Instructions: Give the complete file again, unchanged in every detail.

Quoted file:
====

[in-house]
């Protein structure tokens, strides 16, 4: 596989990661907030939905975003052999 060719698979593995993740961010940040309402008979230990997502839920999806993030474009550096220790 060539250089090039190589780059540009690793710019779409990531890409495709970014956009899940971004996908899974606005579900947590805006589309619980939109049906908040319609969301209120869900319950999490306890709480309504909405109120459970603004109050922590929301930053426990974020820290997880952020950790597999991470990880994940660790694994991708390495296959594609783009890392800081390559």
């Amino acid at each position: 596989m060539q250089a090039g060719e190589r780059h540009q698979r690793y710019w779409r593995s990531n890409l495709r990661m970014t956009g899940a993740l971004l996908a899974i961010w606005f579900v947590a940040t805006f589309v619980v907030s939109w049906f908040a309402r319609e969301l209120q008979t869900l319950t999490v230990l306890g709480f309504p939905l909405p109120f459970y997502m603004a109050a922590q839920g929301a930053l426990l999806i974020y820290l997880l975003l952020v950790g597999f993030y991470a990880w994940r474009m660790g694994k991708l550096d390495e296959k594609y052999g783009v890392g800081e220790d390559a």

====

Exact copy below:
[in-house]
């Protein structure tokens, strides 16, 4: 596989990661907030939905975003052999 060719698979593995993740961010940040309402008979230990997502839920999806993030474009550096220790 060539250089090039190589780059540009690793710019779409990531890409495709970014956009899940971004996908899974606005579900947590805006589309619980939109049906908040319609969301209120869900319950999490306890709480309504909405109120459970603004109050922590929301930053426990974020820290997880952020950790597999991470990880994940660790694994991708390495296959594609783009890392800081390559």
């Amino acid at each position: 596989m060539q250089a090039g060719e190589r780059h540009q698979r690793y710019w779409r593995s990531n890409l495709r990661m970014t956009g899940a993740l971004l996908a899974i961010w606005f579900v947590a940040t805006f589309v619980v907030s939109w049906f908040a309402r319609e969301l209120q008979t869900l319950t999490v230990l306890g709480f309504p939905l909405p109120f459970y997502m603004a109050a922590q839920g929301a930053l426990l999806i974020y820290l997880l975003l952020v950790g597999f993030y991470a990880w994940r474009m660790g694994k991708l550096d390495e296959k594609y052999g783009v890392g800081e220790d390559a």